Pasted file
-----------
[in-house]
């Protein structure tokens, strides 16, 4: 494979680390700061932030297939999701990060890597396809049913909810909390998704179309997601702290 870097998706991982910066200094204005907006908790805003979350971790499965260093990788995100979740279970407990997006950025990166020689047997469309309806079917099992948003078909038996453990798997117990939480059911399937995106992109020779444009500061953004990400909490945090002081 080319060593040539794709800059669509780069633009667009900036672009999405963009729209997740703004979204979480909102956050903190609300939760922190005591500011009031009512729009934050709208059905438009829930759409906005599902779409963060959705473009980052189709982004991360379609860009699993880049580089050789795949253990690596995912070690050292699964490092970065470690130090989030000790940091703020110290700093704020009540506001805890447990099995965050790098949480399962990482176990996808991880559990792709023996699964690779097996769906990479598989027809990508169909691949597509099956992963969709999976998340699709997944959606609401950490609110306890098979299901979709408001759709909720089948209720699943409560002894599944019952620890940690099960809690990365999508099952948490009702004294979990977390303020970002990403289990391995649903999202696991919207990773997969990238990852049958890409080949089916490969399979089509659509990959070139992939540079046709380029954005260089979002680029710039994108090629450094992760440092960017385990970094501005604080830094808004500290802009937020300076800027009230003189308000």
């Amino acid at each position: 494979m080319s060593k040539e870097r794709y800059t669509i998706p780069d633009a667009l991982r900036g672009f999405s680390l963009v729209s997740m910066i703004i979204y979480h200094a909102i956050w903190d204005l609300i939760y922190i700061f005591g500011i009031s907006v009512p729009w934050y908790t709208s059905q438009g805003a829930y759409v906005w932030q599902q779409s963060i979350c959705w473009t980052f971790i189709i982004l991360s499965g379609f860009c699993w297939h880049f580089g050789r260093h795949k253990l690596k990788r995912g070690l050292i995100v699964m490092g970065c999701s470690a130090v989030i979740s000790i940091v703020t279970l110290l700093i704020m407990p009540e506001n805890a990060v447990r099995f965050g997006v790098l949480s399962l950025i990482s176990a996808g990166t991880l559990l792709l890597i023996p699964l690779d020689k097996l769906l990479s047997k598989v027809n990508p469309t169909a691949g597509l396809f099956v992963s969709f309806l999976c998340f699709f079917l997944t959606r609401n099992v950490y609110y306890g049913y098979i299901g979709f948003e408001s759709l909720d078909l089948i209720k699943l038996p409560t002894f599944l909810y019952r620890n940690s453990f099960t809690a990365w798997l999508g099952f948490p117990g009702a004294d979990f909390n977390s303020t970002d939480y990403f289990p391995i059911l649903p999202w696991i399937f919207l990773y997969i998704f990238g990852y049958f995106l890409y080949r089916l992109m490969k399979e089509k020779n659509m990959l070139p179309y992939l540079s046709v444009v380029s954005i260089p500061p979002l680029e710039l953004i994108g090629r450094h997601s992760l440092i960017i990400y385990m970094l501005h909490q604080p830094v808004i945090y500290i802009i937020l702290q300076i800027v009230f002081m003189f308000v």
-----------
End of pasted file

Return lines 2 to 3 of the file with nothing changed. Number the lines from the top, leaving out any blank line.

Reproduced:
């Protein structure tokens, strides 16, 4: 494979680390700061932030297939999701990060890597396809049913909810909390998704179309997601702290 870097998706991982910066200094204005907006908790805003979350971790499965260093990788995100979740279970407990997006950025990166020689047997469309309806079917099992948003078909038996453990798997117990939480059911399937995106992109020779444009500061953004990400909490945090002081 080319060593040539794709800059669509780069633009667009900036672009999405963009729209997740703004979204979480909102956050903190609300939760922190005591500011009031009512729009934050709208059905438009829930759409906005599902779409963060959705473009980052189709982004991360379609860009699993880049580089050789795949253990690596995912070690050292699964490092970065470690130090989030000790940091703020110290700093704020009540506001805890447990099995965050790098949480399962990482176990996808991880559990792709023996699964690779097996769906990479598989027809990508169909691949597509099956992963969709999976998340699709997944959606609401950490609110306890098979299901979709408001759709909720089948209720699943409560002894599944019952620890940690099960809690990365999508099952948490009702004294979990977390303020970002990403289990391995649903999202696991919207990773997969990238990852049958890409080949089916490969399979089509659509990959070139992939540079046709380029954005260089979002680029710039994108090629450094992760440092960017385990970094501005604080830094808004500290802009937020300076800027009230003189308000």
């Amino acid at each position: 494979m080319s060593k040539e870097r794709y800059t669509i998706p780069d633009a667009l991982r900036g672009f999405s680390l963009v729209s997740m910066i703004i979204y979480h200094a909102i956050w903190d204005l609300i939760y922190i700061f005591g500011i009031s907006v009512p729009w934050y908790t709208s059905q438009g805003a829930y759409v906005w932030q599902q779409s963060i979350c959705w473009t980052f971790i189709i982004l991360s499965g379609f860009c699993w297939h880049f580089g050789r260093h795949k253990l690596k990788r995912g070690l050292i995100v699964m490092g970065c999701s470690a130090v989030i979740s000790i940091v703020t279970l110290l700093i704020m407990p009540e506001n805890a990060v447990r099995f965050g997006v790098l949480s399962l950025i990482s176990a996808g990166t991880l559990l792709l890597i023996p699964l690779d020689k097996l769906l990479s047997k598989v027809n990508p469309t169909a691949g597509l396809f099956v992963s969709f309806l999976c998340f699709f079917l997944t959606r609401n099992v950490y609110y306890g049913y098979i299901g979709f948003e408001s759709l909720d078909l089948i209720k699943l038996p409560t002894f599944l909810y019952r620890n940690s453990f099960t809690a990365w798997l999508g099952f948490p117990g009702a004294d979990f909390n977390s303020t970002d939480y990403f289990p391995i059911l649903p999202w696991i399937f919207l990773y997969i998704f990238g990852y049958f995106l890409y080949r089916l992109m490969k399979e089509k020779n659509m990959l070139p179309y992939l540079s046709v444009v380029s954005i260089p500061p979002l680029e710039l953004i994108g090629r450094h997601s992760l440092i960017i990400y385990m970094l501005h909490q604080p830094v808004i945090y500290i802009i937020l702290q300076i800027v009230f002081m003189f308000v």